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2.1: Types of root systems

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    Roots are the plant tissue that we see less often because they are usually found underground, making them the plant tissue that we know the least about (Figure \(\PageIndex{1}\)). Roots come in all sizes and lengths, being deeper for trees and more shallow for herbs. Some trees in arid places can grow very deep root systems in search of underground water. Kiawe (mesquite, Prosopis pallida), which is an introduced species in Hawai‘i, can grow a root system as deep as 55 meters (180 feet). In contrast, some plants like giant redwoods have a widespread but relatively shallow root system. The giant redwood tree (Sequoiadendron giganteum) can be as tall as 75 meters (245 feet) with roots reaching only 12 -14 meters (39 - 46 feet) into the ground, but extending for over 4,000 square meters (1 acre).

    Figure \(\PageIndex{1}\): Araucaria tree with root showing on the windward side of O‘ahu. By DutraElliott is licensed under CC BY-NC-SA 4.0 via Flickr.

    Roots have three main functions in plants. First, they anchor the plant to the soil, providing mechanical stability and support. Second, they absorb water and dissolved minerals from the soil and transport them upward to be used by the plant. Third, roots store the carbohydrates produced in photosynthesis. Besides these basic functions, roots also produce and export the plant hormones cytokinins and gibberellins, which are involved in promoting cell division and plant growth respectively. Finally, in addition to their basic functions, some roots also have specialized functions which we will discuss later in this chapter.

    There are two types of root systems: taproots and fibrous roots (also known as adventitious roots; Figure \(\PageIndex{2}\)). Tap roots have a prominent primary root that develops when the seed germinates and the radicle emerges. From there, secondary or lateral roots grow. As the secondary roots grow they can also get thicker and develop further secondary roots, ending in a highly ramified root system. Taproots are characteristic of eudicots (Chapter 9), such as beans and carrots.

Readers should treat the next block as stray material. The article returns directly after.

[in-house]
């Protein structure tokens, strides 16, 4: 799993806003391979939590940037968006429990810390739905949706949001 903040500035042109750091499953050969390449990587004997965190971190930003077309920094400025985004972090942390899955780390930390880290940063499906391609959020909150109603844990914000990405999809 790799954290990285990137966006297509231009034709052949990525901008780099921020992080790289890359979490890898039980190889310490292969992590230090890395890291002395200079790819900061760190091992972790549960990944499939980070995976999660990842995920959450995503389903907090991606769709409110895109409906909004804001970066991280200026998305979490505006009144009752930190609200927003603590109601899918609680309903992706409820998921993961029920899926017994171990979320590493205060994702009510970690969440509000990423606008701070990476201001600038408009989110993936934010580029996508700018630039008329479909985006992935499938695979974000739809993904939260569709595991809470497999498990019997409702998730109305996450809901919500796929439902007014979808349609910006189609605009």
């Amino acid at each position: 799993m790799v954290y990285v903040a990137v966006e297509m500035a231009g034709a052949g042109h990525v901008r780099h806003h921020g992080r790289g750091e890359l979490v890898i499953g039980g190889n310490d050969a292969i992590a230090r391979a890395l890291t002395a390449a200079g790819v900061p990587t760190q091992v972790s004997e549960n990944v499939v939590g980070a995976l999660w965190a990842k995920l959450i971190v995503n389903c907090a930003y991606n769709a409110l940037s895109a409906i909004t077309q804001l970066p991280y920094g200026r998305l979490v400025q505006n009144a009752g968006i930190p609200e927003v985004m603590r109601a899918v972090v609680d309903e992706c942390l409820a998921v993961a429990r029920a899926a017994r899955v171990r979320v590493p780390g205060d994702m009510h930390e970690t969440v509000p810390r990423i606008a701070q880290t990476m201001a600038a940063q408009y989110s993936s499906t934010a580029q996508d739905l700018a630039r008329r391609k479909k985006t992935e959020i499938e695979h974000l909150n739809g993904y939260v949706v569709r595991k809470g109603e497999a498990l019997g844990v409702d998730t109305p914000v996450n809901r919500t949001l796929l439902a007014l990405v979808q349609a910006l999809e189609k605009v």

Fibrous roots, as the name suggests, look like fibers, with all the roots being of similar length and diameter. Fibrous roots usually form a dense superficial root system. Fibrous roots are also known as adventitious roots because the primary root that forms when a seedling germinates does not remain. Instead, roots grow out of the stem of the plant and are called adventitious. Fibrous roots are characteristic of monocots (Chapter 9), such as corn and grass (Figure \(\PageIndex{2}\)).

    Monocot vs eudicot roots.png
    Figure \(\PageIndex{2}\): A) Eudicot taproot and B) Monocot fibrous roots. By DutraElliott is licensed under CC BY-NC-SA 4.0 via Flickr.

    This page titled 2.1: Types of root systems is shared under a CC BY-NC-SA 4.0 license and was authored, remixed, and/or curated by Daniela Dutra Elliott & Paula Mejia Velasquez.

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